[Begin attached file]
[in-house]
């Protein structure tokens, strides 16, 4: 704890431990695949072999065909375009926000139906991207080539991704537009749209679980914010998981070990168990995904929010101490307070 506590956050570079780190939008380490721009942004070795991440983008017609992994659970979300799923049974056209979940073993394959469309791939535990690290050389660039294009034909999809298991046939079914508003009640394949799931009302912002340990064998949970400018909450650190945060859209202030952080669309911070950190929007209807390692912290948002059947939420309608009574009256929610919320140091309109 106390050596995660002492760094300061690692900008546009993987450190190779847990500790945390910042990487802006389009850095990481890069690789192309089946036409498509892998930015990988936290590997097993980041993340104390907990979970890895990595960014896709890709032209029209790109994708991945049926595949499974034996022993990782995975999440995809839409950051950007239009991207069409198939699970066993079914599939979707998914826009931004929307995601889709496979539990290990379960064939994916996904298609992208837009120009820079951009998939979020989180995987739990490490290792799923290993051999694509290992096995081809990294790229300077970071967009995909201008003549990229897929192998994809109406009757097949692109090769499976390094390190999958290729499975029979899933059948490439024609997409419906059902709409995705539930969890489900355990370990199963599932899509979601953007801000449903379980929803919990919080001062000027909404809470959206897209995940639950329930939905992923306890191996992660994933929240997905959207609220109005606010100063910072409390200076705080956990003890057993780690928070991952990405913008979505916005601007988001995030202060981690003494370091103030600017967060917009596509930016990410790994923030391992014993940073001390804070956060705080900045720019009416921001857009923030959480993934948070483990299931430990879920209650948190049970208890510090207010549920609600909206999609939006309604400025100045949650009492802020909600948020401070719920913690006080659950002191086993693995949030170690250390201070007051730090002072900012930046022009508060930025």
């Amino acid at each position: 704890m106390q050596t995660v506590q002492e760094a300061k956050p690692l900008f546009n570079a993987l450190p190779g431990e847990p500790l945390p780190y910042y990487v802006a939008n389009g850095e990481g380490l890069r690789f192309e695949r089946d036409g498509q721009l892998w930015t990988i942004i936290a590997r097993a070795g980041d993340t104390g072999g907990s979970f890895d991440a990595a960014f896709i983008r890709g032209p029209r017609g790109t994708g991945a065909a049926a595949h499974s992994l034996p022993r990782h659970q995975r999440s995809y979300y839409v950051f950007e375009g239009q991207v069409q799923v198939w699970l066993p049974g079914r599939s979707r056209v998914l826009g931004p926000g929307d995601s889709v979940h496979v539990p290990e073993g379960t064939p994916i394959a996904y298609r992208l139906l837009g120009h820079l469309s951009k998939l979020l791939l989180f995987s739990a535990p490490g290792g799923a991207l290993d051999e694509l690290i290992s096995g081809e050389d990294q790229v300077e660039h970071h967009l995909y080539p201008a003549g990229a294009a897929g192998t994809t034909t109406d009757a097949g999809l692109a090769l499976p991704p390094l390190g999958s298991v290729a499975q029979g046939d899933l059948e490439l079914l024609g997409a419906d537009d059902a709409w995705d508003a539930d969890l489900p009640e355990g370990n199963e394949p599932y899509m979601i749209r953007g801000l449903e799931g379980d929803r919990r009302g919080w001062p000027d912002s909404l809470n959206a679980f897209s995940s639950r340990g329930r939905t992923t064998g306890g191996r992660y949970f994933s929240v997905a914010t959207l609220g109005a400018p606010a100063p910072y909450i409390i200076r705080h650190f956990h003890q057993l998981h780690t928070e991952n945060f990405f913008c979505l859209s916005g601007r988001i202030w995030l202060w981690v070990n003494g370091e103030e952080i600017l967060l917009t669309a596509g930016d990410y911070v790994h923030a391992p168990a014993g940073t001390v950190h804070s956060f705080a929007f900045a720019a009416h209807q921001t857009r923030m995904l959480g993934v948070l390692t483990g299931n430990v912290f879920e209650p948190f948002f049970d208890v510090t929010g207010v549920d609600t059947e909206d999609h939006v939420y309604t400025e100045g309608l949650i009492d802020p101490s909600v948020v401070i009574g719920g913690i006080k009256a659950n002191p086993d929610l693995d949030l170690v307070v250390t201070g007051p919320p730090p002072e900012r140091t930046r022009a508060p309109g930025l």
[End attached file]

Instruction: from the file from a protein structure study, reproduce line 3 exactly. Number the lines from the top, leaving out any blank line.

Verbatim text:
């Amino acid at each position: 704890m106390q050596t995660v506590q002492e760094a300061k956050p690692l900008f546009n570079a993987l450190p190779g431990e847990p500790l945390p780190y910042y990487v802006a939008n389009g850095e990481g380490l890069r690789f192309e695949r089946d036409g498509q721009l892998w930015t990988i942004i936290a590997r097993a070795g980041d993340t104390g072999g907990s979970f890895d991440a990595a960014f896709i983008r890709g032209p029209r017609g790109t994708g991945a065909a049926a595949h499974s992994l034996p022993r990782h659970q995975r999440s995809y979300y839409v950051f950007e375009g239009q991207v069409q799923v198939w699970l066993p049974g079914r599939s979707r056209v998914l826009g931004p926000g929307d995601s889709v979940h496979v539990p290990e073993g379960t064939p994916i394959a996904y298609r992208l139906l837009g120009h820079l469309s951009k998939l979020l791939l989180f995987s739990a535990p490490g290792g799923a991207l290993d051999e694509l690290i290992s096995g081809e050389d990294q790229v300077e660039h970071h967009l995909y080539p201008a003549g990229a294009a897929g192998t994809t034909t109406d009757a097949g999809l692109a090769l499976p991704p390094l390190g999958s298991v290729a499975q029979g046939d899933l059948e490439l079914l024609g997409a419906d537009d059902a709409w995705d508003a539930d969890l489900p009640e355990g370990n199963e394949p599932y899509m979601i749209r953007g801000l449903e799931g379980d929803r919990r009302g919080w001062p000027d912002s909404l809470n959206a679980f897209s995940s639950r340990g329930r939905t992923t064998g306890g191996r992660y949970f994933s929240v997905a914010t959207l609220g109005a400018p606010a100063p910072y909450i409390i200076r705080h650190f956990h003890q057993l998981h780690t928070e991952n945060f990405f913008c979505l859209s916005g601007r988001i202030w995030l202060w981690v070990n003494g370091e103030e952080i600017l967060l917009t669309a596509g930016d990410y911070v790994h923030a391992p168990a014993g940073t001390v950190h804070s956060f705080a929007f900045a720019a009416h209807q921001t857009r923030m995904l959480g993934v948070l390692t483990g299931n430990v912290f879920e209650p948190f948002f049970d208890v510090t929010g207010v549920d609600t059947e909206d999609h939006v939420y309604t400025e100045g309608l949650i009492d802020p101490s909600v948020v401070i009574g719920g913690i006080k009256a659950n002191p086993d929610l693995d949030l170690v307070v250390t201070g007051p919320p730090p002072e900012r140091t930046r022009a508060p309109g930025l």